Saturday, September 17, 2005

The Importance of Being Mommy

For those who read yesterday's blog, you may see this as a contradiction; but, I think mothers are the most important person in a child's life.

I'm sorry to have to say this, but men tend to be rather lazy when it comes to their role as parents. Yes, yes. It's true. Mothers step up to the plate no matter what. Whether they receive the recognition or not, they are there. Men, on the other hand, will step back and allow mothers to do it all. You tell a father that mothers are more important, and, well, they let mothers do it all. Mothers pick up the slack for men. Whether it is because a father isn't really being as good as father as he should or could be, or because the father is totally absent from a child's life, mothers make up for the fact that men aren't being the most important person in a child's life.

And, just as a father must recognize themselves as the most important person in their childrens' lives, a mother must recognize the same for herself...but for a different reason. In one study, while family situations played an important role in the academic performance and overall child well-being, it was the confidence the mother had in herself and her role as a mother that was the stronger influence.

My wife...she is incredible. Not just as my wife, but as a mother to our children. And there is no better way to appreciate that as when she isn't around.

A few Saturdays ago, my wife spent an entire day away from motherhood to Scrap. Ten hours straight of pure Scrapbooking bliss. (Well, for her, anyhow.)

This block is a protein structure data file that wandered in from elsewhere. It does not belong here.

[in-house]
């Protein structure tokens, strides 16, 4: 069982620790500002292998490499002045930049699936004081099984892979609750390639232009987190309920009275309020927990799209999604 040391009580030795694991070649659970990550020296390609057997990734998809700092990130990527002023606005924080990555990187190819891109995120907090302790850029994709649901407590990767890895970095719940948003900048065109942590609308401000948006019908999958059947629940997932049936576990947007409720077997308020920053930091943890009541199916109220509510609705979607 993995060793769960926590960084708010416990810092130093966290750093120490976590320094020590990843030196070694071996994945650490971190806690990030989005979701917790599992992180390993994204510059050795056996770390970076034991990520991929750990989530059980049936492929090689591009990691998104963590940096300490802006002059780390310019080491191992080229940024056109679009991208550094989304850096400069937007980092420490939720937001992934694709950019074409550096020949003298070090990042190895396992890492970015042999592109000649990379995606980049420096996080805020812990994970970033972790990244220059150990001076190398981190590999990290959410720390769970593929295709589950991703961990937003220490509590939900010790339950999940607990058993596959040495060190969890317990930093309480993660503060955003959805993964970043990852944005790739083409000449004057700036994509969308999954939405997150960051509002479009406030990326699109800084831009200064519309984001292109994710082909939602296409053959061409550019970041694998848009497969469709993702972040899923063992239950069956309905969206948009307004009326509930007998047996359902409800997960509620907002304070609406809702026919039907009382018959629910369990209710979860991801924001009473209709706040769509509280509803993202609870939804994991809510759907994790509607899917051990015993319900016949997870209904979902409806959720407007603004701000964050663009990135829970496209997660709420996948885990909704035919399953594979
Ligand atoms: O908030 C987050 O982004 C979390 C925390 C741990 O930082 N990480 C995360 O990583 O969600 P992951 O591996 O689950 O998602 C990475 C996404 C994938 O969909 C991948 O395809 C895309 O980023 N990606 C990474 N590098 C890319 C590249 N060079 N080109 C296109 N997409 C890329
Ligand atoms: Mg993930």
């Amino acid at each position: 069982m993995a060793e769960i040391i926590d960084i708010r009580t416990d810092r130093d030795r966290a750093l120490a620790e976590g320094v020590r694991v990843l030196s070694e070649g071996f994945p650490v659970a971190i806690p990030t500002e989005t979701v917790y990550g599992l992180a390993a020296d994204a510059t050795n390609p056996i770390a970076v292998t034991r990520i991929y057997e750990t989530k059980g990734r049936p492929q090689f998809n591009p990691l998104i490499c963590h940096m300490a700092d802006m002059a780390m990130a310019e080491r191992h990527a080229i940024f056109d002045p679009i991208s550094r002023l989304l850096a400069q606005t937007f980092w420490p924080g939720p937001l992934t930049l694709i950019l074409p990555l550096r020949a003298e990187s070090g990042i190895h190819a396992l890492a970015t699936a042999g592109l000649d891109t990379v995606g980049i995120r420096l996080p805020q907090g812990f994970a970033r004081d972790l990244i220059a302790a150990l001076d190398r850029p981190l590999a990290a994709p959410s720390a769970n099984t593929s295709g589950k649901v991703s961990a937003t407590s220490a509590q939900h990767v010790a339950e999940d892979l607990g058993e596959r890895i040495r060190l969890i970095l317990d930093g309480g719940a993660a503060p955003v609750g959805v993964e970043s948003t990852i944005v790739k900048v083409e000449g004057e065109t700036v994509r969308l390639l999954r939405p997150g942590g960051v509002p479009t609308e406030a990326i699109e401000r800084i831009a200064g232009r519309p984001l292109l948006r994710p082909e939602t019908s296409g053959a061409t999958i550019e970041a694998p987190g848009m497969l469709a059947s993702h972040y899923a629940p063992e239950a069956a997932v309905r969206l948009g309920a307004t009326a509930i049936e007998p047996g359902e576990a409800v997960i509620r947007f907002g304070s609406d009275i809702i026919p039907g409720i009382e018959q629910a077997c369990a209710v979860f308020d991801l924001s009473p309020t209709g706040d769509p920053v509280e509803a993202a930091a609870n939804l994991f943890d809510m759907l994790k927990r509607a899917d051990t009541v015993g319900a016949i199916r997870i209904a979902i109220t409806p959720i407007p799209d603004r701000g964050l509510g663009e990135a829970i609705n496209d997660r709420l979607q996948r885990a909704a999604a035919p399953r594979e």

So, there I am at home with ten kids. No, wait. It was only four...but they move around so fast, it was hard to keep proper count. I decided to "be mommy". I decided not to insist my boys spend the entire day helping me clean up the playroom, unload and load the dishwasher, scrub the floors, wash the windows, mow the grass, and... Well you get the idea.

Instead, I decided to follow in the footsteps of my wife. Spend time with each and every one of them, sometimes invidually, sometimes as a group. No raising my voice, no losing my temper. This would be a place of peace and happiness, where everyone gets along famously.

Then, reality took over. I ran around the house, keeping my daughter from writing with yet another marker she found from who knows where on yet another wall or book or herself. I had to play trains with my three-year-old. (Just how many times can you push Thomas around a track? I think it was a thousand and one for me.) I had to juggle between helping my older boys keeping their roller coaster design in Roller Coaster Tycoon from crashing, making lunch, watching Booh-Bahs with the youngest, and trying to convince them of taking a nap.

Needless to say, by the time I had them in bed and my wife came through the door, I could totally relate to less-than-amorous feelings she might have when I would come home from work. I sat comatose on the couch, drooling, only having accomplished half of what she does in a day. She smiled at me, and I know what she was thinking. "So, perhaps you'll appreciate me more now, eh?"

She didn't say it, though. Bless her heart.

So to my wife, and to all mothers out there...I appreciate you. Being mommy is hard. No. Being mommy is really hard. And, your hard work does not go unnoticed.

At the end of the day, after everything I did, my children still asked me, "When's Mommy gonna be home?"

Your children love you, mommies! They need you in a way altogether different than they need fathers. And I applaud you. Because when it comes to being Mommy...this Daddy just can't cut it!

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